As the group approached the very spot where Bartimaeus sat, his heart began to beat with amazing intensity. “This is the hour of my hope, it ever I shall have hope!” he thought. There was obviously a host of men surrounding Jesus. He could hear their warnings for people to make way. But Barimaeus also heard a gentle and kind response from Jesus – sometimes gently rebuking the men with Him to be patient with others on the road. “Such a wonderful Voice filled with kindness and understanding” thought Bartimaeus.
As Bartimaeus is anticipating the close approach of Jesus, our Lord has already known of His lesson of prayer and faith that He intends to teach His accompanying disciples. The disciples took little notice of the poor beggar beside the road until the man, with a loud and unsettling voice, began to call out to Jesus. Bartimaeus knew that this was the decisive moment of his entire life. Would it not be of great benefit if every other poor, blind sinner would not be hushed in calling out to our Lord? “And when he heard that it was Jesus of Nazareth, he began to cry out, and say, Jesus, thou Son of David, have mercy on me.” You will observe that Bartimaeus did not presume to ask for his vision to be restored. He only asked the Lord for mercy, and he KNEW who the Son of David was - for when we have His mercy, we are made whole in every whit. Baritmaeus is praying a simple and forceful prayer. No great and profound words to impress, but “the simple annals of the poor.” (Thomas Gray)
When men ask you your reason for walking with Jesus, do you shush them away? Should we not be joyful when someone appeals to Christ in prayer? But the disciples thought, “How presumptive of this man to call upon the Lord so informally and desperately.” It is often those closest to Christ that keep others away! They tried to keep the man in silence, but that did not work. “And many charged him that he should hold his peace: but he cried the more a great deal,” Baritmaeus was a man of ‘persevering prayer.’ He would not be hushed by those around him. He was addressing the Lord his God! “but he cried the more a great deal, Thou Son of David, have mercy on me.” Do you know that such a plaintive and simple prayer of the suffering will always find mercy in the great heart of Christ? Though Jesus heard Bartimaeus the first time he called out, He wanted the man to persist as an example of such prayer to His disciples.
Though the good Lord must be very busy keeping such as you and me out of trouble, He nevertheless ALWAYS has time to answer sincerely uttered prayer. “And Jesus stood still, and commanded him to be called. And they call the blind man, saying unto him, Be of good comfort, rise; he calleth thee.” When Jesus stands still, something is about to happen. He stood still outside the tomb of Lazarus; He stood still when the woman with an issue of blood touched His garment; and He stood still when He commanded those accusers of the woman taken in adultery who were without sin to cast the first stone – and they melted into the hedges and underbrush. Now He stands still for poor, blind, Bartimaeus knowing full well his need and his blindness since the day he was stricken with it.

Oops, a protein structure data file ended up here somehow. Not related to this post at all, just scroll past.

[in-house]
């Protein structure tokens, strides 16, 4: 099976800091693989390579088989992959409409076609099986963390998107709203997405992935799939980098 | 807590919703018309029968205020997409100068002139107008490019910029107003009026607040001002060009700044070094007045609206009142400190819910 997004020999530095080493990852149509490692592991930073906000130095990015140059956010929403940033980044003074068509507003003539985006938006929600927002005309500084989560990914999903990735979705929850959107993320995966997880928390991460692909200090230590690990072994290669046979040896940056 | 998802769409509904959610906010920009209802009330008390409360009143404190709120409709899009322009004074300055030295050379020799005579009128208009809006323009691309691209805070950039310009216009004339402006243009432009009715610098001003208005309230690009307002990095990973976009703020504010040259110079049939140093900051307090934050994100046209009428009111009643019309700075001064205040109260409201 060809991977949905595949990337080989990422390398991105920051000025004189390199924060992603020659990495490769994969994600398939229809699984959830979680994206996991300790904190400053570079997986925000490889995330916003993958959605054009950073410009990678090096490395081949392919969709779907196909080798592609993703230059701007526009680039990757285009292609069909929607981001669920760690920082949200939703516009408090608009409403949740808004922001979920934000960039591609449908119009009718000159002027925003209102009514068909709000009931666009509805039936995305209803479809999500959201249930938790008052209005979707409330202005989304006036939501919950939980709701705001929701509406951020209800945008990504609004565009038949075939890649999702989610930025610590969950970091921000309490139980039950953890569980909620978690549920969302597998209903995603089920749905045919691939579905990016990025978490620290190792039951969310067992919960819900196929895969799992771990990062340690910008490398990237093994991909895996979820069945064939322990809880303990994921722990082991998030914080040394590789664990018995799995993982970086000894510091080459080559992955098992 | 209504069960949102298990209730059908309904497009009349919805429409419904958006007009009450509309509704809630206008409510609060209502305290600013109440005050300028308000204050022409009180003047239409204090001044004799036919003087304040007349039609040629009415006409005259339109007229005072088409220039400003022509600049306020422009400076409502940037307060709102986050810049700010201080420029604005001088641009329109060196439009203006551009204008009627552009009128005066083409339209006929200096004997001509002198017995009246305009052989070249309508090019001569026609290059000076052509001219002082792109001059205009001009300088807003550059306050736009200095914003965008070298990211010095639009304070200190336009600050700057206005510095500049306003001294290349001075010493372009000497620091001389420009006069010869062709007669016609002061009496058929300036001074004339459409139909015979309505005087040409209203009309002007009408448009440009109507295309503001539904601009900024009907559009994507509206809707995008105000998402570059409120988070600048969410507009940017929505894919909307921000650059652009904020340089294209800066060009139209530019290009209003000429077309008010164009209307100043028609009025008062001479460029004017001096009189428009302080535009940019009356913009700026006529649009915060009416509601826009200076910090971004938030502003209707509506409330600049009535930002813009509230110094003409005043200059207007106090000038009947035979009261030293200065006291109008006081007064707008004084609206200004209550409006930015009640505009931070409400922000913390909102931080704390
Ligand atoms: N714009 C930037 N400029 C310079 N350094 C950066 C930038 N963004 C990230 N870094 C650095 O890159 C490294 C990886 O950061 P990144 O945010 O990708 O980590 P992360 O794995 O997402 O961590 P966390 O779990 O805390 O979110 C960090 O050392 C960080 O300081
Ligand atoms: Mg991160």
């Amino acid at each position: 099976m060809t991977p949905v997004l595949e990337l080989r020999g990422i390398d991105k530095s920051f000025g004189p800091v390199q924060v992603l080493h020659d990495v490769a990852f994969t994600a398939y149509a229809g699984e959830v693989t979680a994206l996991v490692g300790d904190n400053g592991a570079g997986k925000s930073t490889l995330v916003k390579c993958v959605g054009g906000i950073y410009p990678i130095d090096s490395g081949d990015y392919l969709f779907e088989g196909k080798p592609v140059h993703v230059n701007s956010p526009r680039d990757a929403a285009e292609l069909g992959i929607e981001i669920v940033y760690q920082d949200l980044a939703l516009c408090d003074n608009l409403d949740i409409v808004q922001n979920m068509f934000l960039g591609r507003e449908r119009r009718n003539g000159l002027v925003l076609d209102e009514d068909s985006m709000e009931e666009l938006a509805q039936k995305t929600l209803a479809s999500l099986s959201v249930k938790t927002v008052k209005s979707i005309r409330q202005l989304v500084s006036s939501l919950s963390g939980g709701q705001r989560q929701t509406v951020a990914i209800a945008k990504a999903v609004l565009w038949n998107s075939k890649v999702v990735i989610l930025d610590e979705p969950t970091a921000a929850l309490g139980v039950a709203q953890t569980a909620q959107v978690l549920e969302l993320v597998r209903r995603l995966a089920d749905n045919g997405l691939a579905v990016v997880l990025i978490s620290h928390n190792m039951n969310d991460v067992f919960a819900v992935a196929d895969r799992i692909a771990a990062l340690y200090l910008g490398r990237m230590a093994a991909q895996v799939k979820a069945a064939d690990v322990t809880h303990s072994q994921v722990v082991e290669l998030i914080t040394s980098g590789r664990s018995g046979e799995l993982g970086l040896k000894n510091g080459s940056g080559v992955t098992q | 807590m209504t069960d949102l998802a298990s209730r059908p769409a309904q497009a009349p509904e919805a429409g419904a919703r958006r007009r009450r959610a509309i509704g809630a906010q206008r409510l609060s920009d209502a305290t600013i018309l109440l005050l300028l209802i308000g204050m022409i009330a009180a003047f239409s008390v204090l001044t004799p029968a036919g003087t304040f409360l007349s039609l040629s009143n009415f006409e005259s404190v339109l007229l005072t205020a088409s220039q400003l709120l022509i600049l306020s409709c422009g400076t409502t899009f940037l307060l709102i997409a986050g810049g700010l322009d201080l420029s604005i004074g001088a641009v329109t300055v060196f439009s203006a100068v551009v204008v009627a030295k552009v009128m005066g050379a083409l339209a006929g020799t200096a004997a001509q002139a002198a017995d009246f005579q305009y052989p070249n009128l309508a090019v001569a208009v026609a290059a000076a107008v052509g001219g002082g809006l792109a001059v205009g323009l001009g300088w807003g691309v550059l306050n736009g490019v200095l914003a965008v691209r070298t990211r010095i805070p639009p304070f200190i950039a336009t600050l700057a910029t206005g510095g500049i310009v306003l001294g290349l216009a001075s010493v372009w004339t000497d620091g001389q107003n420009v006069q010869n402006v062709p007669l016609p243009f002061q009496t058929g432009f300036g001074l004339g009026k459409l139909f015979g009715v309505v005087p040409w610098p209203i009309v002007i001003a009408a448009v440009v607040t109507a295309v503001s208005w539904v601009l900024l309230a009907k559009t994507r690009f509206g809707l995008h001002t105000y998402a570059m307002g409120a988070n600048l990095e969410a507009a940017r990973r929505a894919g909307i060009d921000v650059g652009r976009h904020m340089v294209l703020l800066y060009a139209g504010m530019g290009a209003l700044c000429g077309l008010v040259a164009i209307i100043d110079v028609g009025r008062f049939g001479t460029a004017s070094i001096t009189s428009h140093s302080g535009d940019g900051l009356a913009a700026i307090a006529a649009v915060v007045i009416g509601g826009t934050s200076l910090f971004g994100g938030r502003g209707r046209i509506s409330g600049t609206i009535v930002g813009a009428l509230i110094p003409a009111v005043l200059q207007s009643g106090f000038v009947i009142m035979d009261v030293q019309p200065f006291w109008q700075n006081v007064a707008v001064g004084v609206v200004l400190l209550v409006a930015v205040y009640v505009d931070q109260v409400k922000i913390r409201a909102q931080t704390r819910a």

Please note the manner in which Bartimaeus came to Christ! “And he, casting away his garment, rose, and came to Jesus.” Bartimaeus was a poor man. All he owned was his garment; but before coming before his Sovereign Lord, Bartimaeus would divest himself of what little earthly possession he had and come to Jesus without a single worldly consideration. Why do we not all follow the example of Bartimaeus? Though he was blind, he came by faith to the sound of Jesus’ Voice to where He stood waiting. He stands waiting for all who have that burning need. Jesus then asked a rhetorical question of Bartimaeus, “What wilt thou that I should do unto thee?” Barimaeus wanted to see! But, allow me to assure you, Bartimaeus could already see the Light of God better than whole and healthy men! “Lord, that I might receive my sight,” Answered Bartimaeus! How wonderful! Since Bartimaeus could see truth in such stark and brilliant colors, he would now be enabled to see the beauty of God’s Creation, and more, in greater starkness. “Go thy way; thy faith hath made thee whole.” Please understand what Jesus tells Bartimaeus! He did not say your faith has restored your sight only, but made you whole in God. In other words, your disease of sin is healed and removed as well. “And immediately he received his sight, and followed Jesus in the way.”
What did Bartimaeus do when Jesus healed his blindness and made him whole?
Did he return to the highway roadside and resume begging? Not at all! He immediately followed Jesus.
Have you done so with such eager dispatch, Friend?